DPVR hints at new tethered PC VR headset aimed at Virtual Reality gaming

In Virtual Reality News

May 11, 2022 DPVR, a Shanghai-based company specializing in virtual reality (VR) device design and manufacturing, has recently posted a teaser announcement of a new product on its website. The announcement, which translates to “coming in spring”, was posted in mid-April, and encourages readers to get excited for new VR products from the company.

The post from DPVR, which roughly translates to “Coming in Spring – look forward to products from DPVR”.

DPVR’s current VR headset offering consists of a modular design that can be customized to suit varying hardware and software requirements and is primarily aimed at business and enterprise applications. The company has made several new product and partnership announcements over the last 12 months, with its most recent VR headset being its P1 Ultra 4K, which the company unveiled in August 2021.

We reached out to DPVR to comment on the recent post, to which a spokesperson stated that the company will be announcing more on the project, which it referred to as “E4 Pegasus,” in the coming weeks.

Based on the image shared in its post though, as well as the company’s existing range of E3 tethered PC VR devices, it appears that DPVR therefore does have another VR headset lined up, with a potential shift away from its enterprise approach in the last few years, and instead targeting more of a consumer and VR gaming audience base.

This is based off of the few pieces of information that DPVR was able to confirm to us, one such piece of information being that the device will feature a lightweight flip-up design that will allow users to switch from the virtual to real world almost instantaneously, essentially removing the requirement for any passthrough functionality. Whether something like passthrough would still be included is yet to be seen though. As with DPVR’s E3 range of headsets, the new device will also be tethered to a PC. This means no battery, which could therefore greatly reduce the weight. Reducing the weight of headworn VR devices is crucial to helping improve comfort and extending the length of play sessions.

DPVR’s E3 4K tethered PC VR headset, launched in 2017.

DPVR was also able to confirm that the device will feature an RGB light on its front panel. RGB lighting (Red, Green and Blue) is something that is commonplace in the PC gaming world, with computer memory (RAM), motherboards, cooling fans, mouses and keyboards all being fully customizable in order to create exciting lighting effects and enhance the aesthetics of a desktop setup. The inclusion of RGB lights on a VR device could therefore be a nod to gamers by DPVR to a target more of a VR gamer audience.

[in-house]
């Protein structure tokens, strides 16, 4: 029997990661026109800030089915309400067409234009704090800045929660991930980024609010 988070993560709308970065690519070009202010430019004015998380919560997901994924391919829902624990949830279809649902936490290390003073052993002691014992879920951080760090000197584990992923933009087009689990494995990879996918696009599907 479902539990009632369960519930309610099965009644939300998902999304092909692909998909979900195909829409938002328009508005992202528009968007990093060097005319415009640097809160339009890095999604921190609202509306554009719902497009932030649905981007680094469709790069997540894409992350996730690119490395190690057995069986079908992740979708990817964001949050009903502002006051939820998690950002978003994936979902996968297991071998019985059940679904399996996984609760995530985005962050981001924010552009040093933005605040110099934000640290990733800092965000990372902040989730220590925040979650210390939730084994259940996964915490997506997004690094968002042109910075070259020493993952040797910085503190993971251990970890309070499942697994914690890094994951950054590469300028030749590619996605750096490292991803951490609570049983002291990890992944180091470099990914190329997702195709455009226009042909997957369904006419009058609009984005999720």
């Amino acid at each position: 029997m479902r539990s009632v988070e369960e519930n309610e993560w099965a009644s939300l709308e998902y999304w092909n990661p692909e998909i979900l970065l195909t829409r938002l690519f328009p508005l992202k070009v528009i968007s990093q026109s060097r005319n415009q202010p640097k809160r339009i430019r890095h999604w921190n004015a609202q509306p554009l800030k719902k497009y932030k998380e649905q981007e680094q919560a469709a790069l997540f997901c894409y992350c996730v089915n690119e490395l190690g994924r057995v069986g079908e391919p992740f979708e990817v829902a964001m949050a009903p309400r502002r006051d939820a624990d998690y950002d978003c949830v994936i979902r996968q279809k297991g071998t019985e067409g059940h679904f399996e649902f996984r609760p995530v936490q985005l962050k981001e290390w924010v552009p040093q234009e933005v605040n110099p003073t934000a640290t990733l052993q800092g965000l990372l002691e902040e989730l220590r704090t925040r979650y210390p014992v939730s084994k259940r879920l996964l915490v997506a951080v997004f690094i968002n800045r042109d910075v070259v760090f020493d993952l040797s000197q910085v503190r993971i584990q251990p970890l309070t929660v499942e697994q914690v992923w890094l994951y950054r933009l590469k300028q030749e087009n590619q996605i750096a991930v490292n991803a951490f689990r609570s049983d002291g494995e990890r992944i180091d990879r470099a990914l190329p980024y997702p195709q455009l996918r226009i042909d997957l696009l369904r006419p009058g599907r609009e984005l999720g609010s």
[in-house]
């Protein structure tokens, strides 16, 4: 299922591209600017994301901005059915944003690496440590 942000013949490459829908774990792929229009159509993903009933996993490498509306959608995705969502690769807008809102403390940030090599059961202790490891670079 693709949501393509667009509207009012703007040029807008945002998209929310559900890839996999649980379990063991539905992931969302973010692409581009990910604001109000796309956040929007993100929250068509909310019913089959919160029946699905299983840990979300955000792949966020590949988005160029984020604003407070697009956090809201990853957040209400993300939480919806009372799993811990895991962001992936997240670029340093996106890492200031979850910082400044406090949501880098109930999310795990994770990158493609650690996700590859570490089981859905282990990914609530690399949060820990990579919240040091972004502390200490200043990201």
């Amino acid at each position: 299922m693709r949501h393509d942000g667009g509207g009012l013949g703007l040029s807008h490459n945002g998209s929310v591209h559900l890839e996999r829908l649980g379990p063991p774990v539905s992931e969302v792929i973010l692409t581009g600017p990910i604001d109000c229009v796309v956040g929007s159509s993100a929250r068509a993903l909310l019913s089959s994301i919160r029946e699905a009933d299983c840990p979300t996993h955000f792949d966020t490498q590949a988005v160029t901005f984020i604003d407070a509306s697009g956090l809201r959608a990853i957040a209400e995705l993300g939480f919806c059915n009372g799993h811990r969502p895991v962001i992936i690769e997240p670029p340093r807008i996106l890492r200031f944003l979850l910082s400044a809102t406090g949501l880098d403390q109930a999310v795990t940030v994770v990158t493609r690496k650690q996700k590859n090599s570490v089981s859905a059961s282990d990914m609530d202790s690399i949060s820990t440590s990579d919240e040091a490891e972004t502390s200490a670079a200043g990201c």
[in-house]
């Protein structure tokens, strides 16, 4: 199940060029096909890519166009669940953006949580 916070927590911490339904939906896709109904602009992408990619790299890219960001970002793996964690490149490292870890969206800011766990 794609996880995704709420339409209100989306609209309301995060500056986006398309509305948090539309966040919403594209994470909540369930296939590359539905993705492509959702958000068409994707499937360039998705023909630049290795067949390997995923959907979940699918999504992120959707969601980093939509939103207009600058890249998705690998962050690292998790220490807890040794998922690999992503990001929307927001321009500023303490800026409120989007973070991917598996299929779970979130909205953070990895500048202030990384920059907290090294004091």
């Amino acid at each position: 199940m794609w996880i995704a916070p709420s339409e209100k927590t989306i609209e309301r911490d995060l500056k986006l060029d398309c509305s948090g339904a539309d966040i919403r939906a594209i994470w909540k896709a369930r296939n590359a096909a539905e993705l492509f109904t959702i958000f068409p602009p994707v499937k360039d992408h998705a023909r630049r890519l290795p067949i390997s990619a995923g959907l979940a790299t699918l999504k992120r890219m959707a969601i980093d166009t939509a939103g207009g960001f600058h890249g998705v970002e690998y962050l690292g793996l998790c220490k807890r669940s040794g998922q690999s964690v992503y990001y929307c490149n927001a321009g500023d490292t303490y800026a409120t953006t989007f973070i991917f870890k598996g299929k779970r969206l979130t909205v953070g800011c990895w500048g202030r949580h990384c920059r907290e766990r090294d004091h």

Additionally, DPVR’s spokesperson stated that the device will apparently feature “a new tracking system that will make it more suited for first person experiences.” This could again be an effort by the company to entice a gaming crowd, hinting at enhanced functionality for first-person shooter (FPS) VR games.

Finally, the most exciting piece of information that DPVR confirmed was that the device will be compatible with SteamVR. If this is the case, then this would mark yet another Chinese manufacturer of VR devices attempting to break into western markets by offering a SteamVR compatible device. Plus, if DPVR really is wanting to cater to professional gamers with the E4 Pegasus, then the launch of such a device could potentially open up the possibility of future partnerships with leading VR gaming studios as part of the company’s strategy as well.

No further details have been provided on E4 Pegasus by DPVR, but as noted, it seems that the company will soon be announcing more information on the product. Whether that will include any pricing information is still to be confirmed, but based on DPVR’s previous tethered device offerings, the most expensive of its E3 devices—the E3 4K GC, which features 6DoF and a 3840 x 2160 resolution—costs USD $498. If the E4 Pegasus is in a similar price range, this would make it cheaper than many other PC VR devices on the market, such as the HP Reverb G2, Valve Index and HTC Vive Focus. This could potentially provide a lower-priced solution for tethered PC VR gaming.

For more information on DPVR and its virtual reality hardware and software solutions, please visit the company’s website.

Image credit: DPVR

About the author

Sam Sprigg

Sam is the Founder and Managing Editor of Auganix. With a background in research and report writing, he covers news articles on both the AR and VR industries. He also has an interest in human augmentation technology as a whole, and does not just limit his learning specifically to the visual experience side of things.